Carbon monoxide improves cardiac energetics and safeguards the heart during reperfusion after cardiopulmonary bypass in pigs.
Autori: Lavitrano M., Smolenski R.T., Musumeci A., Maccherini M., Slominska E., Di Florio E., Bracco A., Mancini A., Stassi G., Patti M., Giovannoni R., Froio A., Simeone F., Forni M., Bacci M.L., D'Alise G., Cozzi E., Otterbein L.E., Yacoub M.H., Bach F.H., Calise F.
Data di Pubblicazione: 05-07-2004
Rivista: FASEB J. 2004 Jul;18(10):1093-5. Epub 2004 May 7.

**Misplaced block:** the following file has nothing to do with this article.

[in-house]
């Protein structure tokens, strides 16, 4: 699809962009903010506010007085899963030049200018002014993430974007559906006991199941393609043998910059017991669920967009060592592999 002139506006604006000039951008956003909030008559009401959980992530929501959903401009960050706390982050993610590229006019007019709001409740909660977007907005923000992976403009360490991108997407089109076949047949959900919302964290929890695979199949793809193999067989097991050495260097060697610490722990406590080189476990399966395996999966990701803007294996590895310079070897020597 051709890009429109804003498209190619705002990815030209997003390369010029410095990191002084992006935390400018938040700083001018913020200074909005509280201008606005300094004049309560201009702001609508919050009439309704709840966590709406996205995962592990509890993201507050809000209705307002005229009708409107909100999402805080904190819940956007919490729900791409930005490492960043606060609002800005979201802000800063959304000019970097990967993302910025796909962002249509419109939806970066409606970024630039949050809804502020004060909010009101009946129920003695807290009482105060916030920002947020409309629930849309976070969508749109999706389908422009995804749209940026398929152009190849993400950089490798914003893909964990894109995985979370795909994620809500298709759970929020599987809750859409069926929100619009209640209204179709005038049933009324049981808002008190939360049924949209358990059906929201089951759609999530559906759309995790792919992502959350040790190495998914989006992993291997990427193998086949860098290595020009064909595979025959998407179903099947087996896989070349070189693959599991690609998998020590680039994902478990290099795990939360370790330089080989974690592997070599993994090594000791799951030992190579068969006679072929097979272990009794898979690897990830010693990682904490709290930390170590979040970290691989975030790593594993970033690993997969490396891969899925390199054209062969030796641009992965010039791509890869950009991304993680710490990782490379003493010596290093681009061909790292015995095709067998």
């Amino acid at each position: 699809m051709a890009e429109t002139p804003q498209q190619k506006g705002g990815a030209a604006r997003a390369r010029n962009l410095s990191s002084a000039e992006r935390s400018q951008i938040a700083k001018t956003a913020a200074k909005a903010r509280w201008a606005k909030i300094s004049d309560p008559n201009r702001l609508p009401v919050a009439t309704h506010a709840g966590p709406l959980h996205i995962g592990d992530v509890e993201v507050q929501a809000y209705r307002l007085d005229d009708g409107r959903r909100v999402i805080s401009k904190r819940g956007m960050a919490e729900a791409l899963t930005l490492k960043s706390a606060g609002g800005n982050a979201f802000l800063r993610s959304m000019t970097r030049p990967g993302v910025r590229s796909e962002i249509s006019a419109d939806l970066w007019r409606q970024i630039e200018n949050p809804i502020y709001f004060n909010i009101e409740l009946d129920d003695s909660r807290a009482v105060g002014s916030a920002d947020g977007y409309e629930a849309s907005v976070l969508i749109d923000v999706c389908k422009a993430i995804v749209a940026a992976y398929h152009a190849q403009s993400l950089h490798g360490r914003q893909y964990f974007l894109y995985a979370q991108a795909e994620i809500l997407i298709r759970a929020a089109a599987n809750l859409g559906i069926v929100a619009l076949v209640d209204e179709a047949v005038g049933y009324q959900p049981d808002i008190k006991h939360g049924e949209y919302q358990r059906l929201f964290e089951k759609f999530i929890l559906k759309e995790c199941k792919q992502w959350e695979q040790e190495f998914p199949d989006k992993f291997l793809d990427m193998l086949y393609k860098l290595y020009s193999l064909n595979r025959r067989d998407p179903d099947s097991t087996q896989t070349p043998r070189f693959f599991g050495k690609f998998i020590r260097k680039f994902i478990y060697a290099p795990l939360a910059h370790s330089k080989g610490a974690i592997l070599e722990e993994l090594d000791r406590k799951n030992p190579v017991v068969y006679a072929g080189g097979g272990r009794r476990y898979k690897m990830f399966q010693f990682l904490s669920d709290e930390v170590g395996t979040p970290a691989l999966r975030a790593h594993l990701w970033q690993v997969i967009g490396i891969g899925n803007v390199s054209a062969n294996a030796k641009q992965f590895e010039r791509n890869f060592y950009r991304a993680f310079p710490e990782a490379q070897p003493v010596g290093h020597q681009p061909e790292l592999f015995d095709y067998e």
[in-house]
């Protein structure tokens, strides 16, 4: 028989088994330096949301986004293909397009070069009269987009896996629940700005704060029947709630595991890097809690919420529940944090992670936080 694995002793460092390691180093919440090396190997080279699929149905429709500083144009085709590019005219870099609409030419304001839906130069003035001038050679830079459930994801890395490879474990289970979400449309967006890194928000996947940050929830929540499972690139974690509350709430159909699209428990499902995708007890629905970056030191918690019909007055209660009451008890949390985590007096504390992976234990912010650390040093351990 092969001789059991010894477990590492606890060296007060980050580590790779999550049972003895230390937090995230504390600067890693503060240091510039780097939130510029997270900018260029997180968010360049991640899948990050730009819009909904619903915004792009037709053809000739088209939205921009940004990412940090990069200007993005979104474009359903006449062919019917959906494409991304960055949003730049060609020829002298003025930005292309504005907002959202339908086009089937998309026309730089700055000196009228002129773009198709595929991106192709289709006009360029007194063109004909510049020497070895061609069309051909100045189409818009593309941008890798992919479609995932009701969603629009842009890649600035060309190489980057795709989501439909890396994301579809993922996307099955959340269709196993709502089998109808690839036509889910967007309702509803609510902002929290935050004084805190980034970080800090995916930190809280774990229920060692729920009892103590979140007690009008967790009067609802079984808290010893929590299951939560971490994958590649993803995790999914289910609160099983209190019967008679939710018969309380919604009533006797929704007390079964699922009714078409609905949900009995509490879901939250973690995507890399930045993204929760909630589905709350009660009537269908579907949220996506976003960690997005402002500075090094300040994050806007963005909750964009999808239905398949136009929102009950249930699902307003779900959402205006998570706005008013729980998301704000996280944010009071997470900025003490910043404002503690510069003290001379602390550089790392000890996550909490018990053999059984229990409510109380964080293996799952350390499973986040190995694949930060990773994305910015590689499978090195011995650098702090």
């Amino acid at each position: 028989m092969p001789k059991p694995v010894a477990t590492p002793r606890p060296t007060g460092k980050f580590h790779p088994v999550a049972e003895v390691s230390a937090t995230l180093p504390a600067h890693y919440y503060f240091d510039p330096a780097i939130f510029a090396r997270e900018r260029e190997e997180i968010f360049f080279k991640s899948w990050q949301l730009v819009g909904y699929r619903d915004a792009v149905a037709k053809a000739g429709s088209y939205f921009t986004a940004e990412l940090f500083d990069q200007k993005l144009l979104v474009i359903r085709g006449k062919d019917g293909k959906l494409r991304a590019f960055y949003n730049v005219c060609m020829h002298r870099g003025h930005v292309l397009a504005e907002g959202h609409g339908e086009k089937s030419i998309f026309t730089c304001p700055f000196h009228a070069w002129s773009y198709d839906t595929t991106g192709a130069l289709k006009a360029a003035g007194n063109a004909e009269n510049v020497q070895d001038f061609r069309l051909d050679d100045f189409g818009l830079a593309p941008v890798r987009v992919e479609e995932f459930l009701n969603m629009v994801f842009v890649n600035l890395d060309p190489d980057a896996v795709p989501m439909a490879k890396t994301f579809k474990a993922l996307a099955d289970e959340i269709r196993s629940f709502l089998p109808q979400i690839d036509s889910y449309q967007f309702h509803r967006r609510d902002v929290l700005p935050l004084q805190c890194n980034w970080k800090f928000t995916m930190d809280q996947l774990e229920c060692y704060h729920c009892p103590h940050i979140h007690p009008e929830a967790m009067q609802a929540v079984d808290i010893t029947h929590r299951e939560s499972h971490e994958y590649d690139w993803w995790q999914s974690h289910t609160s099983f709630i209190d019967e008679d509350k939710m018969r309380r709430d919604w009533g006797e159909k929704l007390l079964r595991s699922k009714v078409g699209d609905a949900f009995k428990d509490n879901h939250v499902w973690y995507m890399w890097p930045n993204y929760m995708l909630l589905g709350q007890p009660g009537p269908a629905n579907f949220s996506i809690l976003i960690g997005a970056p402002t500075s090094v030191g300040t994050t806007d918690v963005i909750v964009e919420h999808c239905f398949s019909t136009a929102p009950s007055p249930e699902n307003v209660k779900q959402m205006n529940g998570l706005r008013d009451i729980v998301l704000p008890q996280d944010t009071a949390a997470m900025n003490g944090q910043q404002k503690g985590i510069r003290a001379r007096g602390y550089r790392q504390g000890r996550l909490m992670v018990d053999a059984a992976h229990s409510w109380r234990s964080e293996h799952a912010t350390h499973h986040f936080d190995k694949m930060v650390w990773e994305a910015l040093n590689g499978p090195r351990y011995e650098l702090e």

Ischemia-reperfusion injury, a clinical problem during cardiac surgery, involves worsened adenosine trisphosphate (ATP) generation and damage to the heart. We studied carbon monoxide (CO) pretreatment, proven valuable in rodents but not previously tested in large animals, for its effects on pig hearts subjected to cardiopulmonary bypass with cardioplegic arrest. Hearts of CO-treated pigs showed significantly higher ATP and phosphocreatine levels, less interstitial edema, and apoptosis of cardiomyocytes and required fewer defibrillations after bypass. We conclude that treatment with CO improves the energy status, prevents edema formation and apoptosis, and facilitates recovery in a clinically relevant model of cardiopulmonary bypass surgery.